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Supplements » ESG Report October 2021

ESG roundtable: Darker shades of green


Funds Europe – The UK’s financial regular warned fund managers that their “poor-quality” ESG fund applications and data must improve. How should fund managers and pension funds be communicating their ESG and sustainable investment strategies, substantiating assertions around their goals?

Barrie – The way that fund managers are incorporating ESG right through their decision-making process is of great interest to us – not just how you incorporate to ESG scores in various different ways to improve understanding, but also the next step: how you take those scores and act on them through investment and stewardship processes. Do you have a consistent and clear proxy voting policy? Are you members of collaborative engagement initiatives such as Climate Action 100+ and the Investor Mining and Tailings Safety Initiative?

More broadly in relation to communicating and substantiating, there are significant benefits in supporting collaborative initiatives that are based on a publicly available assessments and standards. The Transition Pathway Initiative is a good example – there is an opportunity to align behind a credible set of public assessments, demonstrate progress over time (or otherwise!), and all in a package that is decision-useful, and supported by many investors. We have worked with FTSE Russell to create a climate transition index based on TPI assessments and moved all of our passive allocation to track the index.

Alexeyev – There is consensus that asset managers should be communicating clearly and truthfully. They also need to address the spectrum of information appetites that you have from different investor bases. Looking at retail investors, they may want the quick bottom line, a compelling story and examples of how their investments make a difference.

Professional fund selectors, on the other hand, are digging deep into all aspects of the ESG investment process and shareholder engagement and governance. How are the portfolio managers involved in the process? How do they work with the ESG specialists in the firm? What data sources do they access? How do they reconcile discrepancies in the signals that data generates?

Technology plays a very important role in streamlining communication and increasing the efficiency of knowledge transfer, such as through automated SFDR [Sustainable Finance Disclosure Regulation] reporting. If we can leverage artificial intelligence, natural language and processing engines on top of that technology, then perhaps we can extract further insights on best practices that can be more readily adopted by the industry.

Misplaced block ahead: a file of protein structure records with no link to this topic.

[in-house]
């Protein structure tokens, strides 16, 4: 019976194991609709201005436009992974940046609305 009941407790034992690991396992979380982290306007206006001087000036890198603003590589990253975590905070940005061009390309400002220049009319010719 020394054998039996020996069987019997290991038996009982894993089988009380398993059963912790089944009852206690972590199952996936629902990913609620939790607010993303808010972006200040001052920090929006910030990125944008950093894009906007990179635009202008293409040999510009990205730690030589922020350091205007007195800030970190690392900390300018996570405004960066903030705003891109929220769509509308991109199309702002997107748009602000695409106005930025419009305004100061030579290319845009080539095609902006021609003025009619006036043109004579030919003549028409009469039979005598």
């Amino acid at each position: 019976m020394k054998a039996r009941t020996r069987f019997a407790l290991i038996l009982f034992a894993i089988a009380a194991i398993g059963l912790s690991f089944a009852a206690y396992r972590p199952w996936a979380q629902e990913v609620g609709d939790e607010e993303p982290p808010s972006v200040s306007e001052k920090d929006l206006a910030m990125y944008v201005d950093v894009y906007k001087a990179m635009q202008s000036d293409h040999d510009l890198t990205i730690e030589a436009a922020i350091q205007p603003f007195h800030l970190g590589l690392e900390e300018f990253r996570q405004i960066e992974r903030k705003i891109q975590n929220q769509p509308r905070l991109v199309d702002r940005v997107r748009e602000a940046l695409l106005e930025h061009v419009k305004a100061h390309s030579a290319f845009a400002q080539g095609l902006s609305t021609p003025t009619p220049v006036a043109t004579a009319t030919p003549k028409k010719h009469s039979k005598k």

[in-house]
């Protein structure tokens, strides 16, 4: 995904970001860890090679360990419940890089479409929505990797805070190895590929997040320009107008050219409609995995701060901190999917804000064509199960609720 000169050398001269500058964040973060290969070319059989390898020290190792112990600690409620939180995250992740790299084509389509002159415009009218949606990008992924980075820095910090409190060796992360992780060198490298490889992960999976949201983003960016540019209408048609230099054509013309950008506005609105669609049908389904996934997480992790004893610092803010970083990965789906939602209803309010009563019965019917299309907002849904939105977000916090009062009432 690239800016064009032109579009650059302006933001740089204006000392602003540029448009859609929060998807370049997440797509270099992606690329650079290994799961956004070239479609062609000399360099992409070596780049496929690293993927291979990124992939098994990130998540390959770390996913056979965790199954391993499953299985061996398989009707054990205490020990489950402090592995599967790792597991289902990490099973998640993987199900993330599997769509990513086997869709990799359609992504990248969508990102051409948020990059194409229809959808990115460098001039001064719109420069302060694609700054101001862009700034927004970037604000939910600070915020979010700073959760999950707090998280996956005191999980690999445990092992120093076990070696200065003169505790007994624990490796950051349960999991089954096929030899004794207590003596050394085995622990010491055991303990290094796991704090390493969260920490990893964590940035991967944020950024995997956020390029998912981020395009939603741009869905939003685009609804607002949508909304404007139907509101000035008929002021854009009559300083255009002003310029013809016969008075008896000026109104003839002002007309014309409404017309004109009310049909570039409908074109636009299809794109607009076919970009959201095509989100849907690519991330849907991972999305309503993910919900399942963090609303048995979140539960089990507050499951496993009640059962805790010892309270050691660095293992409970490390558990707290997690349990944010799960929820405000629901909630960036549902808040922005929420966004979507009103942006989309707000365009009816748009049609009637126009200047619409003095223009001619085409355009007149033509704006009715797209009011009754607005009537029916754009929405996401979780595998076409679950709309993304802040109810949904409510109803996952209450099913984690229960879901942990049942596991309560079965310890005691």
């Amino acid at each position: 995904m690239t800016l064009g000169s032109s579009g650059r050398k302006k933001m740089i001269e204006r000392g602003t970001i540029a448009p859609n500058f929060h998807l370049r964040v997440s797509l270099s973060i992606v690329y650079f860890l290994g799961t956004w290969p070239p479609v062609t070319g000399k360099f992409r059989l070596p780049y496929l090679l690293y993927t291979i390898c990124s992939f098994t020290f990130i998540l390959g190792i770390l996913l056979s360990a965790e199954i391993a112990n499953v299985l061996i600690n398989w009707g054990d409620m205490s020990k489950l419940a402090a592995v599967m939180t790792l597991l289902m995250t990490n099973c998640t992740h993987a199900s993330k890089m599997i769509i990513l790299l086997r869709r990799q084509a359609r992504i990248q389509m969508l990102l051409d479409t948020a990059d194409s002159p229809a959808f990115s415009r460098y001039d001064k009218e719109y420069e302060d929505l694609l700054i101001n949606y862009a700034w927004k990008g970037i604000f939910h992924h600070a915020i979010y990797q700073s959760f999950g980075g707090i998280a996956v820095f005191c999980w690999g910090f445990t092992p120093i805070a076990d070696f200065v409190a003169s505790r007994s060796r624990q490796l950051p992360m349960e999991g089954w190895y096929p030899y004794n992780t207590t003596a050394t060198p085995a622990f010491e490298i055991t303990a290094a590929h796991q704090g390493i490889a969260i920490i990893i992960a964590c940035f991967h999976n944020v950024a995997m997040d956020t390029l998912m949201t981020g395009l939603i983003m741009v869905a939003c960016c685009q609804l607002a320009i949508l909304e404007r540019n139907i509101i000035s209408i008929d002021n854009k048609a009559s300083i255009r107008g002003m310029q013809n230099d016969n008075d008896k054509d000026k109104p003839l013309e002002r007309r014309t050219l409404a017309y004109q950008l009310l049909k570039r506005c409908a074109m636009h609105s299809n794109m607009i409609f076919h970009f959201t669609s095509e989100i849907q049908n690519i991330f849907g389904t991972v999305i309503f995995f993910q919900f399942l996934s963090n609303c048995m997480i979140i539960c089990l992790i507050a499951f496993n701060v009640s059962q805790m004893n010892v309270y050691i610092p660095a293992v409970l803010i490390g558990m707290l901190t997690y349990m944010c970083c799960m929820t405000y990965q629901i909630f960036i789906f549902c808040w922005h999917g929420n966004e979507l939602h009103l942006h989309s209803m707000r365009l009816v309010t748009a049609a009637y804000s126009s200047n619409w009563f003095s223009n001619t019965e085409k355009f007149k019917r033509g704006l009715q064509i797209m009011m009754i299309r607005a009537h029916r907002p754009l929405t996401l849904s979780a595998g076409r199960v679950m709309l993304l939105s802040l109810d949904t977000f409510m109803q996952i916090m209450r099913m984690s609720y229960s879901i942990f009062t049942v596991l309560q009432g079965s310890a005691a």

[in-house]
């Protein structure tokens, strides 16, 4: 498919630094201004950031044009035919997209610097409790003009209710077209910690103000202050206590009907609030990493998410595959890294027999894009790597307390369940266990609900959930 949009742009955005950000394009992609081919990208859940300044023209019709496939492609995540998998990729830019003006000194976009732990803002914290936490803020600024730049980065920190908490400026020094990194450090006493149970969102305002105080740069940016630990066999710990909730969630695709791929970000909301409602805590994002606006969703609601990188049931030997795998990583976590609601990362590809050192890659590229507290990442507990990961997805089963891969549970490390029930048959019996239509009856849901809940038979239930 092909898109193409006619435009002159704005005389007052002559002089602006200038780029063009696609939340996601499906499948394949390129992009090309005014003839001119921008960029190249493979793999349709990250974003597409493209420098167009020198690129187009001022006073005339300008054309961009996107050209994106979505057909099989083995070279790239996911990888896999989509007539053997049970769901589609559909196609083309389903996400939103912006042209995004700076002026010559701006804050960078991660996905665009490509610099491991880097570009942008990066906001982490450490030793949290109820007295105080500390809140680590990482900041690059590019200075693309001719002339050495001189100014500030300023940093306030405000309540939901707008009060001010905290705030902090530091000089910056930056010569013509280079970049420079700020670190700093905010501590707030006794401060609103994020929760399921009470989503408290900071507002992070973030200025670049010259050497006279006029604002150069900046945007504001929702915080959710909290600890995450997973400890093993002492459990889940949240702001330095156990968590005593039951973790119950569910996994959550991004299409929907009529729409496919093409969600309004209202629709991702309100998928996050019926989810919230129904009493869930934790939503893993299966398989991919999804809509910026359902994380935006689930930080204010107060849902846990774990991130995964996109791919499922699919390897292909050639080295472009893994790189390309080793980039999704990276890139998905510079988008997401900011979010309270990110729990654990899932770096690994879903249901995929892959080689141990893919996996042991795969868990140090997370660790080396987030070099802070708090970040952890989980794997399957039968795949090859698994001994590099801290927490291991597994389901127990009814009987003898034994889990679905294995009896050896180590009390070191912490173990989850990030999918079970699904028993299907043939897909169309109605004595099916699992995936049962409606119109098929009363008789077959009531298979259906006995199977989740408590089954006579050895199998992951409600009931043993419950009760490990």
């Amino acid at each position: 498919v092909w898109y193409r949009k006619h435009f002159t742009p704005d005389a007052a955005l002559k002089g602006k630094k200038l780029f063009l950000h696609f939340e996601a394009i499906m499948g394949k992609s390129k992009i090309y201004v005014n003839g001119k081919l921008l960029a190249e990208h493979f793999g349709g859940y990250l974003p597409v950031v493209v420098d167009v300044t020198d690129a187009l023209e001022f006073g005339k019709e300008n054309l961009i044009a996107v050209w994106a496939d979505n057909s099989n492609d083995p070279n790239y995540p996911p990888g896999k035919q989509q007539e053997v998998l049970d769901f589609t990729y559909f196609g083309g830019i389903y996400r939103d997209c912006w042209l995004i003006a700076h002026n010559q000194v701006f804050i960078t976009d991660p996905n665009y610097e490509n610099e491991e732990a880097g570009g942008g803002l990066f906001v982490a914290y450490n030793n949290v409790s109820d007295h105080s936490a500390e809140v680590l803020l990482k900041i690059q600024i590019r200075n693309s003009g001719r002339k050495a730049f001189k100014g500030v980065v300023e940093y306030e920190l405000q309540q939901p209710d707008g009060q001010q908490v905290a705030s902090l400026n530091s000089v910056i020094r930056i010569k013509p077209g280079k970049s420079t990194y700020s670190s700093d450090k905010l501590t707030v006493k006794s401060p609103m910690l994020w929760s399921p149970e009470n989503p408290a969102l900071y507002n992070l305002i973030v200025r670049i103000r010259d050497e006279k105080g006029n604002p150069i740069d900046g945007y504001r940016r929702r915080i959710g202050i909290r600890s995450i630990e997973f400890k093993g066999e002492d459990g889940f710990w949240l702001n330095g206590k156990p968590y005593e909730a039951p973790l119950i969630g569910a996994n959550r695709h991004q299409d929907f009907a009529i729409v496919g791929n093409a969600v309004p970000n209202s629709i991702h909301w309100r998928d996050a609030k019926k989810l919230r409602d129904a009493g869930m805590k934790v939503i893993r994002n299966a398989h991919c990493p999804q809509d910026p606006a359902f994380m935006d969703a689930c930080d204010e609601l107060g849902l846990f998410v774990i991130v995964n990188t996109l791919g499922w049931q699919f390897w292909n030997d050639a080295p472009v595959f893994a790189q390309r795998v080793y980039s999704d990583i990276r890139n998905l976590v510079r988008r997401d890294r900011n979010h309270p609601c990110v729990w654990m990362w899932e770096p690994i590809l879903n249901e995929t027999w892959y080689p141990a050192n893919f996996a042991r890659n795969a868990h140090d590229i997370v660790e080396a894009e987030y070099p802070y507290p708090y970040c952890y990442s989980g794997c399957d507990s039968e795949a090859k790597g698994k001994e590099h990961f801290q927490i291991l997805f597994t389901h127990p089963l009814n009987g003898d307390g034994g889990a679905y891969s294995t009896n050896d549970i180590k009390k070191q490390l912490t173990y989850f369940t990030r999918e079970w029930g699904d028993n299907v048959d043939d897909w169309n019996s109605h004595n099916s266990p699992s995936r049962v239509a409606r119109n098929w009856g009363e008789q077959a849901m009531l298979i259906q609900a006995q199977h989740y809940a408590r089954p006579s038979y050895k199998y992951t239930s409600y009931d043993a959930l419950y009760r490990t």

Gloak – Transparency is key, so we need to make sure that sustainable investment strategies are as simple and easy to access as possible. The main aim of the EU’s SFDR is to increase transparency.

From the outset, index strategy objectives need to be clear about the benchmark that the product is following. More data is also needed in the market space. Having those sustainability characteristics posted, what the fund is doing, what a parent index might be doing, as well as including ESG score carbon-intensity figures is crucial. Educating clients is also key, so that we help strengthen their understanding of their investment objectives.

Mahmood – Despite the general trend towards ESG no longer being a supplementary consideration and increasingly a core part of securities selection, the fact remains that not every investment strategy will be first and foremost a sustainable investment strategy. Those that are or claim to be certainly have a degree of responsibility towards being transparent and as informative as possible on what they hold, why they hold it, how they hold it and how it fits with their broader sustainability strategy. Standardised frameworks help in this regard, such as EU taxonomy and SFDR, which not only raise the bar for transparency and disclosure, but help make better comparisons and more informed decisions.;